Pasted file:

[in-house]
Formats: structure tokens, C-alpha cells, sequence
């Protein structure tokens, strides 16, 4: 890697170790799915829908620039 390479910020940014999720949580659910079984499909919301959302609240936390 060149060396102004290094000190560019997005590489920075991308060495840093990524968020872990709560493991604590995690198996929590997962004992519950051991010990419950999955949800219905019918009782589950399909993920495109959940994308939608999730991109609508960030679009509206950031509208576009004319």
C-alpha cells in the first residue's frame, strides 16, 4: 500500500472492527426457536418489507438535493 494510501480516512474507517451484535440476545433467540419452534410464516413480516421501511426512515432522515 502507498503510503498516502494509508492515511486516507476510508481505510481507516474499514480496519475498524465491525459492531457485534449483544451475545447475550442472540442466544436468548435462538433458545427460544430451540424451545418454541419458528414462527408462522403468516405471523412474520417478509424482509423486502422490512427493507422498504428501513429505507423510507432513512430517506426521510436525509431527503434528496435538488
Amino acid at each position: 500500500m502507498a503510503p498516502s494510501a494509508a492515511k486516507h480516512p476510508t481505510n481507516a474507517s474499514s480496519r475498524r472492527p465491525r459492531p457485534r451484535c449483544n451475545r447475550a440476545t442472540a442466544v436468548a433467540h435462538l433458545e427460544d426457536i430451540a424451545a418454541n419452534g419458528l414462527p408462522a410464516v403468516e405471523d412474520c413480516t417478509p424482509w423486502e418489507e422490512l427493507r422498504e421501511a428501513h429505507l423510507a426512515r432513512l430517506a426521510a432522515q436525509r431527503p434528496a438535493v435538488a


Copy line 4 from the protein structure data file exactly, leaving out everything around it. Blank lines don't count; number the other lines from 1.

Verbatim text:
C-alpha cells in the first residue's frame, strides 16, 4: 500500500472492527426457536418489507438535493 494510501480516512474507517451484535440476545433467540419452534410464516413480516421501511426512515432522515 502507498503510503498516502494509508492515511486516507476510508481505510481507516474499514480496519475498524465491525459492531457485534449483544451475545447475550442472540442466544436468548435462538433458545427460544430451540424451545418454541419458528414462527408462522403468516405471523412474520417478509424482509423486502422490512427493507422498504428501513429505507423510507432513512430517506426521510436525509431527503434528496435538488